Even the Incas couldn’t resist the hypnotizing magic of Lake Titicaca, so they placed it at the heart of their folklore. Every story and fact you hear about the lake sounds mystical, strange, and obscure. For the Inca, this vast, deep, icy blue lake, high up in the Andes, is the birthplace of the sun. Every person on the planet should pay a visit to this lake. Really. If you’re feeling in two minds about it, here are a few interesting facts that might tempt you.
The surface elevation of Lake Titicaca is 3,812 meters (12,507 ft) and as such is considered the highest navigable lake in the world. It is 120 miles (193 km) long and 50 miles (80 km) wide and in total covers an area of 3,232 square miles (8,372 square km) which makes it the biggest lake in South America. The average depth of the lake is 351 feet (107 m) while the maximum depth is 922 feet (281 m).
According to the Inca mythology, Lake Titicaca is “The Birthplace of the Incas,” and “The Birthplace of the Sun.” Manco Capac, the first Inca king, was born at the lake, and later, the Gods created a woman for him. Together they started their big family and over time a tribe from which the Inca Empire rose. According to another ancient, Inca myth, the God Viracocha came out of the Titicaca Lake and then created the sun, the stars, and the first people.
The indigenous communities that live around the lake believe that it has the shape of a puma who hunts a rabbit. Hence, the name itself – Titicaca – is derived from the word “Titi Khar’ka” which in the Aymara language means “Rock of the Puma.”
27 rivers are flowing into the lake while only one, River Desaguadero, is draining five percent of its water. Most of the river flowing into the lake are small, and there are only five major tributaries – Huancane River, Ramis River, Coata River, Suchez River, and Llave River. The remaining 95% of the water that flows into the lake is lost by evaporation into the atmosphere.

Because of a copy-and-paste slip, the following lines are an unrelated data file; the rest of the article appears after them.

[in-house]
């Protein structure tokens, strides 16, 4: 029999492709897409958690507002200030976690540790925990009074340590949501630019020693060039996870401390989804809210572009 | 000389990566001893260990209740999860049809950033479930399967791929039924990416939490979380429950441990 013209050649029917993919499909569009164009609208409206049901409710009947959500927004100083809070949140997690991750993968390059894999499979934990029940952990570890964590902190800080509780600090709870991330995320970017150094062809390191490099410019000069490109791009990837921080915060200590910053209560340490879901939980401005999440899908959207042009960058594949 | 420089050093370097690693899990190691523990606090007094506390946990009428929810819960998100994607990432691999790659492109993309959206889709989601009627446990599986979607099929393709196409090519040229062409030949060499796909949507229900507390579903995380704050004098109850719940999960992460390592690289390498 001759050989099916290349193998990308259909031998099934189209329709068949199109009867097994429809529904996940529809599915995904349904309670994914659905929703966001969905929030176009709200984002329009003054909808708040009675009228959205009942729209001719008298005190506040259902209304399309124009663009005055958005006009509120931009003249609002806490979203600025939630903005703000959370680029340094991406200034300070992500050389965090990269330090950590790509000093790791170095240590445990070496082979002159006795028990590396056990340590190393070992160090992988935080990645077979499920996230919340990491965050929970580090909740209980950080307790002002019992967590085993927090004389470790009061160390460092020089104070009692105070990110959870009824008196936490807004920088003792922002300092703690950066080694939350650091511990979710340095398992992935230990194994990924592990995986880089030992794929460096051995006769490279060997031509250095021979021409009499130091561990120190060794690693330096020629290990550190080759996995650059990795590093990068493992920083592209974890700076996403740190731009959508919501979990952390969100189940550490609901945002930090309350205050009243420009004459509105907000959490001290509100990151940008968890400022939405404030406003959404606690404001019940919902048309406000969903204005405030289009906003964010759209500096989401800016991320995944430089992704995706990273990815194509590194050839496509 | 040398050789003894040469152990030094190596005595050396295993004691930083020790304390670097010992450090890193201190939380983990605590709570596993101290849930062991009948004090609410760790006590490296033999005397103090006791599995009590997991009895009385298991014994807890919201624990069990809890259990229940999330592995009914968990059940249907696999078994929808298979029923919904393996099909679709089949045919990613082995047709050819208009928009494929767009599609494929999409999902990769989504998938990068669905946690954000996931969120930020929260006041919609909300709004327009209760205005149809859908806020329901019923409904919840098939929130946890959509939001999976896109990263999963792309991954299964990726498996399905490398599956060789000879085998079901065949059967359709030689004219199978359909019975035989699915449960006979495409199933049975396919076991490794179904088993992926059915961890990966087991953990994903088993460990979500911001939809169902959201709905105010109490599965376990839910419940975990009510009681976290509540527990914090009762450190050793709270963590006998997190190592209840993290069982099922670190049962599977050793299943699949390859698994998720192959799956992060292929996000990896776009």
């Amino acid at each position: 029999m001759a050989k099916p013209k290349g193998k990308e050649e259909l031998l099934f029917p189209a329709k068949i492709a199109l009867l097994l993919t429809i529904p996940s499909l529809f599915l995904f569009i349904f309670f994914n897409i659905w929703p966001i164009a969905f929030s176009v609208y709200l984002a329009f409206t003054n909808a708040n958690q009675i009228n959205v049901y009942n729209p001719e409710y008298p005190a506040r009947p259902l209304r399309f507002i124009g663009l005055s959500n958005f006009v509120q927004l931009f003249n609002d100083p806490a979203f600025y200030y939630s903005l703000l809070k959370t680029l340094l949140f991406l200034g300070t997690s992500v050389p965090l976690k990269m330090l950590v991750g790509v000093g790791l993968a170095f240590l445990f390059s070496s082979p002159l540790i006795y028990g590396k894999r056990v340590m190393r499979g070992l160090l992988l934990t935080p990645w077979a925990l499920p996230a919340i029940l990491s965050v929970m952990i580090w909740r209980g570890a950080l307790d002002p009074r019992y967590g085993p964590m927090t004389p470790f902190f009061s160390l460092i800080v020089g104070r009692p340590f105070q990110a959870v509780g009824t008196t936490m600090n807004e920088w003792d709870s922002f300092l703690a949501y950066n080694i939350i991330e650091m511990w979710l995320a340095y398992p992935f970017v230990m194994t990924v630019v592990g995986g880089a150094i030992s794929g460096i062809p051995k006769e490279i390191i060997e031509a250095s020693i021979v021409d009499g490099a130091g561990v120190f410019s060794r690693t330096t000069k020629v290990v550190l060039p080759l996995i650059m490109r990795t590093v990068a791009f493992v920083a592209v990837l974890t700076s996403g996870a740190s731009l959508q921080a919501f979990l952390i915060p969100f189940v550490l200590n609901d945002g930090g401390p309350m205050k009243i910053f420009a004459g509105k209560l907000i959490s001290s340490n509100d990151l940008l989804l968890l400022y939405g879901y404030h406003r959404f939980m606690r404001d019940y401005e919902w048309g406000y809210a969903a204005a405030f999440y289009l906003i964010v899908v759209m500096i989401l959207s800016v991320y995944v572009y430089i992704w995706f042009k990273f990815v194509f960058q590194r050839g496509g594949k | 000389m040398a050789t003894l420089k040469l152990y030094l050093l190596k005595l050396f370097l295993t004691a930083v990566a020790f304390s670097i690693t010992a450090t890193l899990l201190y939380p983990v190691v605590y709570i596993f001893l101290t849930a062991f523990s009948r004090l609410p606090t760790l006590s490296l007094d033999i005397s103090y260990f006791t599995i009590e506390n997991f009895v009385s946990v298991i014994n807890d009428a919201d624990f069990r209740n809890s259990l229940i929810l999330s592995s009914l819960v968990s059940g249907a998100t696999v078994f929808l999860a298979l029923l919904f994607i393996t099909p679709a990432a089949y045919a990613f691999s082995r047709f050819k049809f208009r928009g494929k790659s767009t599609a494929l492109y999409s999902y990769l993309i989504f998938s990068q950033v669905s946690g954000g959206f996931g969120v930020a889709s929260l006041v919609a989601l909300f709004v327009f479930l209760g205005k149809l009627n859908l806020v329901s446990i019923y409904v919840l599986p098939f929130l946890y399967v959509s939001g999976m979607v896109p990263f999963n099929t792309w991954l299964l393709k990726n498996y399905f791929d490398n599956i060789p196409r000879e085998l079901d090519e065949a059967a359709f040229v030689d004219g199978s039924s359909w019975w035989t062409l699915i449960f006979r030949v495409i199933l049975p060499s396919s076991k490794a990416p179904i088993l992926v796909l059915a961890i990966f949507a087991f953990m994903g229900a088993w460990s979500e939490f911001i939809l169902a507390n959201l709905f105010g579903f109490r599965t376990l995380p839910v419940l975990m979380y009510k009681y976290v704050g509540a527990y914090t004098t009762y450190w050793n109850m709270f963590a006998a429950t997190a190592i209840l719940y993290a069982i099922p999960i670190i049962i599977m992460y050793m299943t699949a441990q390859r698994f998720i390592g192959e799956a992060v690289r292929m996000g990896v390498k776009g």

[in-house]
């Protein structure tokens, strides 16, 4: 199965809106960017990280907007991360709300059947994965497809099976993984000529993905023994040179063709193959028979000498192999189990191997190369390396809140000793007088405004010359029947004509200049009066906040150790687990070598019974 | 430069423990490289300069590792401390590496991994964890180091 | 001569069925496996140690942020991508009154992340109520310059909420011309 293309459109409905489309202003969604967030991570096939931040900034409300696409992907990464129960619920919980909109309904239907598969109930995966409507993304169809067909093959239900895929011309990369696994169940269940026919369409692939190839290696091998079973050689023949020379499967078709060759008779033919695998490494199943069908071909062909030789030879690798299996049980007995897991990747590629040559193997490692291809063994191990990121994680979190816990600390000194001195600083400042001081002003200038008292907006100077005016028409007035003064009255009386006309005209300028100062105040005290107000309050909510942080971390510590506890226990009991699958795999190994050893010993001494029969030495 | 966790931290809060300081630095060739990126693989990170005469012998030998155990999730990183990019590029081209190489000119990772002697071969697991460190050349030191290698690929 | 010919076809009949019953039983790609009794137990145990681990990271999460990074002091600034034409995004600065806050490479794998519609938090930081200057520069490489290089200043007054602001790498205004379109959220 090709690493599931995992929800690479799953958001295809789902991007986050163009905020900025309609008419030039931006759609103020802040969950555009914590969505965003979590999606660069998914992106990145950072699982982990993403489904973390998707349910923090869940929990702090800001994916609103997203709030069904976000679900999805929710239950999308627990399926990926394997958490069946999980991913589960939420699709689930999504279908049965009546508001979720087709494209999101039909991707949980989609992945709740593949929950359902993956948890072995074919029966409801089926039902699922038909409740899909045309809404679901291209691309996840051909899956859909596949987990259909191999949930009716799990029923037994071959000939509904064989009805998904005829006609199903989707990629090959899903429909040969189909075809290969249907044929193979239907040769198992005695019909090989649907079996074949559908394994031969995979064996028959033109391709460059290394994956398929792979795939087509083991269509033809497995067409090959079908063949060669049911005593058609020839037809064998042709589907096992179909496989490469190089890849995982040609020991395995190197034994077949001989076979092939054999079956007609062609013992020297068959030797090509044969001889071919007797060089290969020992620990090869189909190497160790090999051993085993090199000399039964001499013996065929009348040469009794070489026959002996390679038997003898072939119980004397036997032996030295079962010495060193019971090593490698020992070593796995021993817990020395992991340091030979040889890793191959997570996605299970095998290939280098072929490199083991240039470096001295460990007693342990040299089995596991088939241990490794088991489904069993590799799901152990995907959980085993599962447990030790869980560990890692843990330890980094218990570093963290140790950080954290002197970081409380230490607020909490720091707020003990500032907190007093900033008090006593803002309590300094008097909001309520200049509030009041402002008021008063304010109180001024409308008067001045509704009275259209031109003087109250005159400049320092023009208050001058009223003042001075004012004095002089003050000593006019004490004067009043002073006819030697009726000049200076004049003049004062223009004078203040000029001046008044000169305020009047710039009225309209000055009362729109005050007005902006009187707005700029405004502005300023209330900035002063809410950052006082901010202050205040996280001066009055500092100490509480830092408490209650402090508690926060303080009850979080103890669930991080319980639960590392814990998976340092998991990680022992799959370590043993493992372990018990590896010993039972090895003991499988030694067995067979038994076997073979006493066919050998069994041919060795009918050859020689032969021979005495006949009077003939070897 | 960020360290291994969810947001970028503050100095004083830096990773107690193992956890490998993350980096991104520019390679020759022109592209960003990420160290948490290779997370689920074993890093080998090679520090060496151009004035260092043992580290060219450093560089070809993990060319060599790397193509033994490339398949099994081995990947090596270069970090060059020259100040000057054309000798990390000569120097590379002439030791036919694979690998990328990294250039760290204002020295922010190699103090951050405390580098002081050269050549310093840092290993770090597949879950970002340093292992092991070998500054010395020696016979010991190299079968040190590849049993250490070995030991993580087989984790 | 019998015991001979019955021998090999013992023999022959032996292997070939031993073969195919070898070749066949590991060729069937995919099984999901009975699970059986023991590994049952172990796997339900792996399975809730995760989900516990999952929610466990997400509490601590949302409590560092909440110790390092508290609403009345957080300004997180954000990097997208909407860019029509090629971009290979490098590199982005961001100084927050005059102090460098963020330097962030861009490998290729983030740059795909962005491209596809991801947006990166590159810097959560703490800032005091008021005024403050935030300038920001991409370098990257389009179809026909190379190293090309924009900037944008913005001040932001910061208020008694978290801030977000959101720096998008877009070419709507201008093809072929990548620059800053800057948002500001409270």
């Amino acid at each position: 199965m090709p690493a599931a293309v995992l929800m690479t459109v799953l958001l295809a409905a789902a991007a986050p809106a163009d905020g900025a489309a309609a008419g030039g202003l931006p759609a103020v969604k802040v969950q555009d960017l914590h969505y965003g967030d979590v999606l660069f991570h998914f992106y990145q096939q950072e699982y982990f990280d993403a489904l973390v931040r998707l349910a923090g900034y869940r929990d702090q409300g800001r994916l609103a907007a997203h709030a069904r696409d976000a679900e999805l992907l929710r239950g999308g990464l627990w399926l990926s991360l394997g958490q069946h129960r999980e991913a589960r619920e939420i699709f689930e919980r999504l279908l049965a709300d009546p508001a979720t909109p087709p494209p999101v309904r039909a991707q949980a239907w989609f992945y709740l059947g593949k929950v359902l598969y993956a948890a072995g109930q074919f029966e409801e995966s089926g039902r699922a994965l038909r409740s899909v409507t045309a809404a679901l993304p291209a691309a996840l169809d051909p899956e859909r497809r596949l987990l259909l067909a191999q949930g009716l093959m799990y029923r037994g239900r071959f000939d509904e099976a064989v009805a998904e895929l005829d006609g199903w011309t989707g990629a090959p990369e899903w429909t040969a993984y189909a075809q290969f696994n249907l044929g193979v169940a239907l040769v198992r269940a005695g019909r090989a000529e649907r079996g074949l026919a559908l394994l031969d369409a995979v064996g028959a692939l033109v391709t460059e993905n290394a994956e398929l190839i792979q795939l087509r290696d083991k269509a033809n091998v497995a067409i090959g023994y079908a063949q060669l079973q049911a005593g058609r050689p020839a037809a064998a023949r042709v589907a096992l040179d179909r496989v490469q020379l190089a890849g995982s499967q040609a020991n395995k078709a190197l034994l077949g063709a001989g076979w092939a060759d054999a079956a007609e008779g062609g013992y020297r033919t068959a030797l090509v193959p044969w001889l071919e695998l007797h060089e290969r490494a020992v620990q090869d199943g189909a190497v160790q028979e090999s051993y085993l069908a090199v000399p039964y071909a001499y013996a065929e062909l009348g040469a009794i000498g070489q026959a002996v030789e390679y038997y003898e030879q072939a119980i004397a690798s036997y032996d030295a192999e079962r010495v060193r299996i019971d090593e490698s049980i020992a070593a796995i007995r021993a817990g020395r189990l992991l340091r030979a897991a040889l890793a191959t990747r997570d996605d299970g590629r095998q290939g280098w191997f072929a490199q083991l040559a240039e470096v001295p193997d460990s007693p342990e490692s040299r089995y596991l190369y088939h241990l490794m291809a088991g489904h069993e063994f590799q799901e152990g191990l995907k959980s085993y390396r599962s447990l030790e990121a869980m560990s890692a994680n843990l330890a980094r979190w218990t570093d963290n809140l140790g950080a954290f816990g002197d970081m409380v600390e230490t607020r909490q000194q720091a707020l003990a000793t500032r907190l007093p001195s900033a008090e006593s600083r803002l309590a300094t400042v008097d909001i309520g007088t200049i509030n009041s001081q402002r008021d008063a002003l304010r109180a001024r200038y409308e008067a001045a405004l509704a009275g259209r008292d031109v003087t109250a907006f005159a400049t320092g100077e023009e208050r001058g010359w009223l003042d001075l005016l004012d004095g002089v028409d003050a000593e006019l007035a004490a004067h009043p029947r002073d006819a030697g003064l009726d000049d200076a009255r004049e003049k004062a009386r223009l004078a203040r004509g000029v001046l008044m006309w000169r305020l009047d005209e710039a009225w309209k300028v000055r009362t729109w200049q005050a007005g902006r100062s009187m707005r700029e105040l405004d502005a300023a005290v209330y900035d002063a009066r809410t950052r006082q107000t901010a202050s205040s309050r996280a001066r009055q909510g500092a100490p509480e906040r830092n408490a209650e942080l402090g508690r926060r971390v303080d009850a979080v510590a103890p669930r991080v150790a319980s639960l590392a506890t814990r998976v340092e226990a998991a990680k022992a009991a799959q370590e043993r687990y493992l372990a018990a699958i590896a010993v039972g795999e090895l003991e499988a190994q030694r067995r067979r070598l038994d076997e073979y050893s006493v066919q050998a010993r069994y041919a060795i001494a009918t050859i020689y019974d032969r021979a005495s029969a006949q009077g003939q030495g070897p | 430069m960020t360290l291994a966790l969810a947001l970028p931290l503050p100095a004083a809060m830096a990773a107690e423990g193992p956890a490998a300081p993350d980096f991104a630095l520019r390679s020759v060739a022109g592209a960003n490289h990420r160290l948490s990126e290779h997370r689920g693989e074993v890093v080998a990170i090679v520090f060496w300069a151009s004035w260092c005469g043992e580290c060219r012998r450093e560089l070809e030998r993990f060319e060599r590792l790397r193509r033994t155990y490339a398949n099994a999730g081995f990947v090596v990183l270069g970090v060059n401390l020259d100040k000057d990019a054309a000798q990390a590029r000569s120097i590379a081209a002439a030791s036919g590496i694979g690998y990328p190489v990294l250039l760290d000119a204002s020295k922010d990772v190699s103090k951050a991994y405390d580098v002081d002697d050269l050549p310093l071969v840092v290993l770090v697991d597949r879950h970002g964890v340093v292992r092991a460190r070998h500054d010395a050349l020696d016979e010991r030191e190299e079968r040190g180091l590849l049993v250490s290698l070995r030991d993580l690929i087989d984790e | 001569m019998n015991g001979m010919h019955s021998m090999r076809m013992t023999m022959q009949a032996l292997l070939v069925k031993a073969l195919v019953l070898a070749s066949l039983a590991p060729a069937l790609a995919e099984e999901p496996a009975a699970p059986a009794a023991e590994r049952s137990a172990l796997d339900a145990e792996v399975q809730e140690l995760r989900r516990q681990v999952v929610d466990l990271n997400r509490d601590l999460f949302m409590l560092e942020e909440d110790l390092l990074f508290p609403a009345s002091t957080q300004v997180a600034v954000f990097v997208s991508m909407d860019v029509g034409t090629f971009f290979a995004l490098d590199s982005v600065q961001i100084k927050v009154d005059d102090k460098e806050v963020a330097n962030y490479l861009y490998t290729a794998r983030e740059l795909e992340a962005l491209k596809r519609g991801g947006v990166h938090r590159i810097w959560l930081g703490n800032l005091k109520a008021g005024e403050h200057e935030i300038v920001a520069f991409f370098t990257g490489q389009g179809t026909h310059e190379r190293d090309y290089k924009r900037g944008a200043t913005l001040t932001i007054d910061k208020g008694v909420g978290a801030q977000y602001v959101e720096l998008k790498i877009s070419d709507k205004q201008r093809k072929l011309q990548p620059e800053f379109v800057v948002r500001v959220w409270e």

There are 41 islands in Lake Titicaca, and the majority are inhabited. The islands are breathtaking, and there are numerous ancient ruins on each one of them. The largest island is the Isla del Sol (Island of the Sun) which is at the same time the highest point in the Lake – 13,400 feet (4084 meters). On this island alone there are more than 180 ancient Inca ruins. Isla del Sol is the place where many go to watch the sunset. But there is something even more beautiful – the sunrise.
There were the inhabitants of three other different cultures at the Lake before the Incas: the Tiwanaku, Pukara, and the Collas. But the most ancient of the present population are the Uru people who have lived on the islands of Titicaca for so long that they never thought of abandoning their homeland. They still live on the islands where their homes and boats are constructed entirely from the reeds that grow on the shore.
Along with the endangered Titicaca water frog and the Titicaca Grebe, 530 aquatic species live in Lake Titicaca.